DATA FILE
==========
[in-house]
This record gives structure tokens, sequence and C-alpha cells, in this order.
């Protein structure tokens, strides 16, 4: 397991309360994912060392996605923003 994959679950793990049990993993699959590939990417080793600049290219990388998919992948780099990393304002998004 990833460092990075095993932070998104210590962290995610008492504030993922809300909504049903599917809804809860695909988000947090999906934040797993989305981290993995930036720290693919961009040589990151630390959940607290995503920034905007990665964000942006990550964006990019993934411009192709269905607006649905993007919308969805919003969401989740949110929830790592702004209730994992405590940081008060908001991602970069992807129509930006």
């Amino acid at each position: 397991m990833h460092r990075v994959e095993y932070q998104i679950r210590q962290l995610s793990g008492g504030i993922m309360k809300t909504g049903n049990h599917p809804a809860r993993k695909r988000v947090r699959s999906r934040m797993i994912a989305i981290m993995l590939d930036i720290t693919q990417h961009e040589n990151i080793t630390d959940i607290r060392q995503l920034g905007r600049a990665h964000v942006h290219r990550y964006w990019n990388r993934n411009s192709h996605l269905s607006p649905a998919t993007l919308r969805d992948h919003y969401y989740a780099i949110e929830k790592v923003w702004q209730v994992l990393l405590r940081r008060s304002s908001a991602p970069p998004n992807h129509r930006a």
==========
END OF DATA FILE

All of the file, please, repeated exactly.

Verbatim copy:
[in-house]
This record gives structure tokens, sequence and C-alpha cells, in this order.
């Protein structure tokens, strides 16, 4: 397991309360994912060392996605923003 994959679950793990049990993993699959590939990417080793600049290219990388998919992948780099990393304002998004 990833460092990075095993932070998104210590962290995610008492504030993922809300909504049903599917809804809860695909988000947090999906934040797993989305981290993995930036720290693919961009040589990151630390959940607290995503920034905007990665964000942006990550964006990019993934411009192709269905607006649905993007919308969805919003969401989740949110929830790592702004209730994992405590940081008060908001991602970069992807129509930006």
């Amino acid at each position: 397991m990833h460092r990075v994959e095993y932070q998104i679950r210590q962290l995610s793990g008492g504030i993922m309360k809300t909504g049903n049990h599917p809804a809860r993993k695909r988000v947090r699959s999906r934040m797993i994912a989305i981290m993995l590939d930036i720290t693919q990417h961009e040589n990151i080793t630390d959940i607290r060392q995503l920034g905007r600049a990665h964000v942006h290219r990550y964006w990019n990388r993934n411009s192709h996605l269905s607006p649905a998919t993007l919308r969805d992948h919003y969401y989740a780099i949110e929830k790592v923003w702004q209730v994992l990393l405590r940081r008060s304002s908001a991602p970069p998004n992807h129509r930006a």